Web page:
Land Rover Series II
The Taming of the Wild…
The first time I ever noticed a Land Rover Series II was in late 1969. My parents had just moved to Lesotho, a mountainous land-locked country surrounded by the Republic of South Africa. My father was establishing agricultural development projects in Lesotho, Botswana and Swaziland. The Land Rover was one of the project vehicles.
The Land Rover was conceived after World War II, as a temporary measure to keep the auto manufacturer Rover afloat and generate enough cash-flow to get it back on its feet to restart car production. The Willys Jeep was the initial inspiration. The body was made of an aluminum/magnesium alloy because steel was tightly rationed at the time. Because paint was also in tight supply, Land Rover made do with army surplus green paint.
The big surprise was that the Land Rover greatly out-sold the Rover car, once car production resumed. Thus, the Land Rover developed into its own very successful brand.
The Land Rover my father inherited for the projects was a mid sixties Series II Station Wagon. This particular vehicle had already seen a lot of off-road service and had its own unique body characteristics. It had been rolled in one of its off-road expeditions. Just roll it back and keep on truckin’!
Because this Land Rover was often used to transport workers from one farm location to another, the extended length and rear seats distinguished it from the more common short wheel base Land Rovers normally encountered; lots of room for passengers and farm implements.
There were a few things I always loved about this vehicle. It was a real work truck, stripped of pretty well any extras, though it did sport a “Safari Roof”, a second skin fitted on top of the roof allowing for added ventilation. This helped cool the truck in summer and reduce condensation in Lesotho’s cooler months. I loved the fact that the engine could be hand-cranked in the event of a starter failure; handy in the many very remote areas this vehicle travelled. On an aesthetic note, I got a kick out of the close-set headlights, though I’m not sure if this hindered driver’s visibility at night. The headlights were eventually relocated to the outside fenders in the next series iteration, probably because of regulations in other regions of the world.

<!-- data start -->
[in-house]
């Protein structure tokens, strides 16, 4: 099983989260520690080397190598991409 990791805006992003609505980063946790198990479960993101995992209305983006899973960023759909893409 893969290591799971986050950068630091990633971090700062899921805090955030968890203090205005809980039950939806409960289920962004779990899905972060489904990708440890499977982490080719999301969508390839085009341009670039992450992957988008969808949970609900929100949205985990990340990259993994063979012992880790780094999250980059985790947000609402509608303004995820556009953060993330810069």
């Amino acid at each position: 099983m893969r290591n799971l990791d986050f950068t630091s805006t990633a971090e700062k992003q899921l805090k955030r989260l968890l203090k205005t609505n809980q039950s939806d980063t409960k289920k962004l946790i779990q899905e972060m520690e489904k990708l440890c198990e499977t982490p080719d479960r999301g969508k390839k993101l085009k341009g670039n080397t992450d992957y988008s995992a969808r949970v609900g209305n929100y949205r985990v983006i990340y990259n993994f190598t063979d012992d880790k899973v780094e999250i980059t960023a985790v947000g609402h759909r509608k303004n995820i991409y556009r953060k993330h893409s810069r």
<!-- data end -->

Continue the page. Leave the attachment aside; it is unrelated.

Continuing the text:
Probably my most memorable experience with the Land Rover was one trip I joined in early 1974. One of the project farms was in a very remote area of Botswana on the edge of the Kalahari Desert. After an initial rendezvous in Gabarone, we headed to a remote village to meet with the villagers to discuss an on-going agricultural project. Shortly after leaving Gabarone, the roads graduated from paved to dirt and not too long after, I noticed we weren’t on roads at all. We were travelling cross country, probably following animal trails. We eventually located our destination village on the desert edge.
What I saw next surprised me. The entire village came out to greet us. Chairs were set up in a large circle outside and everyone participated in the discussions. Whenever I think of the ultimate Land Rover experience, this comes to mind – a vintage Land Rover used in the environment for which it was ultimately developed – as a work tool to help a community maintain its ability to sustain itself.
I guess what I would call the Land Rover Series II is a truck’s truck! It’s there to do a job. For my Land Rover Series II illustration, the beautiful highland villages of Lesotho seemed an appropriate backdrop. These beautiful village settings of rondavels or mokhoro buildings, are often elaborately carved and painted and covered with a thatch roof that is sewn to the support poles with grass rope. Simple and functional like the Land Rover.
Prints of this painting are available at www.thedrawingroomgallery.com.